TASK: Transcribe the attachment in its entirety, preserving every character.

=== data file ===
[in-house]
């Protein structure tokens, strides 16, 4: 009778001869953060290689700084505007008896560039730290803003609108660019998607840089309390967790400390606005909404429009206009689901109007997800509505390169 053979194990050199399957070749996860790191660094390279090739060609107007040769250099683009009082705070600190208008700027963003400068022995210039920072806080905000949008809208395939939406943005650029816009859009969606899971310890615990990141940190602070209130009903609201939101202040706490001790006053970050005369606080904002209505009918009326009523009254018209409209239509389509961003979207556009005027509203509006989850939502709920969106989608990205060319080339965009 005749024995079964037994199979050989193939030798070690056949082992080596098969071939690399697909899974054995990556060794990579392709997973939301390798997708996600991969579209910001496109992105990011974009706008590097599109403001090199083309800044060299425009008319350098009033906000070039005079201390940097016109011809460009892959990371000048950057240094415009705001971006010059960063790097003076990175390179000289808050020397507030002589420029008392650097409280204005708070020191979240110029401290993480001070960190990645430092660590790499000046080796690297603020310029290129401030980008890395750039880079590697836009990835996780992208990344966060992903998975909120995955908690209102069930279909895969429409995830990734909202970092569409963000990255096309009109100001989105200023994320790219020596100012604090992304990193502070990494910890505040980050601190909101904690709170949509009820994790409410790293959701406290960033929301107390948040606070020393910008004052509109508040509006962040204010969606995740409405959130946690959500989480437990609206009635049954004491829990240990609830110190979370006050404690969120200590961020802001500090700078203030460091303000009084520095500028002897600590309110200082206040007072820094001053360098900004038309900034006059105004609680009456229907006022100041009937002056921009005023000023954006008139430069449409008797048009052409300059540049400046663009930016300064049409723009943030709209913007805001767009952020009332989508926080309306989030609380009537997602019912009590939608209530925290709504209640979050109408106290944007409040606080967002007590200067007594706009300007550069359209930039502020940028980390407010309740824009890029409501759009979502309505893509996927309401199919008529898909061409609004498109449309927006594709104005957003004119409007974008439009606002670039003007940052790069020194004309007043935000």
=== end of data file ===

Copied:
[in-house]
């Protein structure tokens, strides 16, 4: 009778001869953060290689700084505007008896560039730290803003609108660019998607840089309390967790400390606005909404429009206009689901109007997800509505390169 053979194990050199399957070749996860790191660094390279090739060609107007040769250099683009009082705070600190208008700027963003400068022995210039920072806080905000949008809208395939939406943005650029816009859009969606899971310890615990990141940190602070209130009903609201939101202040706490001790006053970050005369606080904002209505009918009326009523009254018209409209239509389509961003979207556009005027509203509006989850939502709920969106989608990205060319080339965009 005749024995079964037994199979050989193939030798070690056949082992080596098969071939690399697909899974054995990556060794990579392709997973939301390798997708996600991969579209910001496109992105990011974009706008590097599109403001090199083309800044060299425009008319350098009033906000070039005079201390940097016109011809460009892959990371000048950057240094415009705001971006010059960063790097003076990175390179000289808050020397507030002589420029008392650097409280204005708070020191979240110029401290993480001070960190990645430092660590790499000046080796690297603020310029290129401030980008890395750039880079590697836009990835996780992208990344966060992903998975909120995955908690209102069930279909895969429409995830990734909202970092569409963000990255096309009109100001989105200023994320790219020596100012604090992304990193502070990494910890505040980050601190909101904690709170949509009820994790409410790293959701406290960033929301107390948040606070020393910008004052509109508040509006962040204010969606995740409405959130946690959500989480437990609206009635049954004491829990240990609830110190979370006050404690969120200590961020802001500090700078203030460091303000009084520095500028002897600590309110200082206040007072820094001053360098900004038309900034006059105004609680009456229907006022100041009937002056921009005023000023954006008139430069449409008797048009052409300059540049400046663009930016300064049409723009943030709209913007805001767009952020009332989508926080309306989030609380009537997602019912009590939608209530925290709504209640979050109408106290944007409040606080967002007590200067007594706009300007550069359209930039502020940028980390407010309740824009890029409501759009979502309505893509996927309401199919008529898909061409609004498109449309927006594709104005957003004119409007974008439009606002670039003007940052790069020194004309007043935000």